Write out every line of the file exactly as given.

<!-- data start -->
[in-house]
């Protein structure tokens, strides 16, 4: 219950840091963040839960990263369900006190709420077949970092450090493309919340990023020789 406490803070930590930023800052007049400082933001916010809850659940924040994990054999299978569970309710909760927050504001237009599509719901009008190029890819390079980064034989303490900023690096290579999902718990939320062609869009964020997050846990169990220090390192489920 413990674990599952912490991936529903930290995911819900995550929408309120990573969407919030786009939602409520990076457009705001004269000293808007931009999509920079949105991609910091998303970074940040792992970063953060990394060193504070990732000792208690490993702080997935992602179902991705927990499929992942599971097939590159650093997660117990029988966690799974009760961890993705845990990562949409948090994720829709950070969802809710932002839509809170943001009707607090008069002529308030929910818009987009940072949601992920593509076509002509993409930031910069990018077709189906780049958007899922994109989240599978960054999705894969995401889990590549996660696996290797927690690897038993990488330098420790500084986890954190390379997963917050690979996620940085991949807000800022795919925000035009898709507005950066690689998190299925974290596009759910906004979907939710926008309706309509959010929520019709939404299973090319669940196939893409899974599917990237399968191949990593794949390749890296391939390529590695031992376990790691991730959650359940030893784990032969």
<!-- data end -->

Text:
[in-house]
């Protein structure tokens, strides 16, 4: 219950840091963040839960990263369900006190709420077949970092450090493309919340990023020789 406490803070930590930023800052007049400082933001916010809850659940924040994990054999299978569970309710909760927050504001237009599509719901009008190029890819390079980064034989303490900023690096290579999902718990939320062609869009964020997050846990169990220090390192489920 413990674990599952912490991936529903930290995911819900995550929408309120990573969407919030786009939602409520990076457009705001004269000293808007931009999509920079949105991609910091998303970074940040792992970063953060990394060193504070990732000792208690490993702080997935992602179902991705927990499929992942599971097939590159650093997660117990029988966690799974009760961890993705845990990562949409948090994720829709950070969802809710932002839509809170943001009707607090008069002529308030929910818009987009940072949601992920593509076509002509993409930031910069990018077709189906780049958007899922994109989240599978960054999705894969995401889990590549996660696996290797927690690897038993990488330098420790500084986890954190390379997963917050690979996620940085991949807000800022795919925000035009898709507005950066690689998190299925974290596009759910906004979907939710926008309706309509959010929520019709939404299973090319669940196939893409899974599917990237399968191949990593794949390749890296391939390529590695031992376990790691991730959650359940030893784990032969």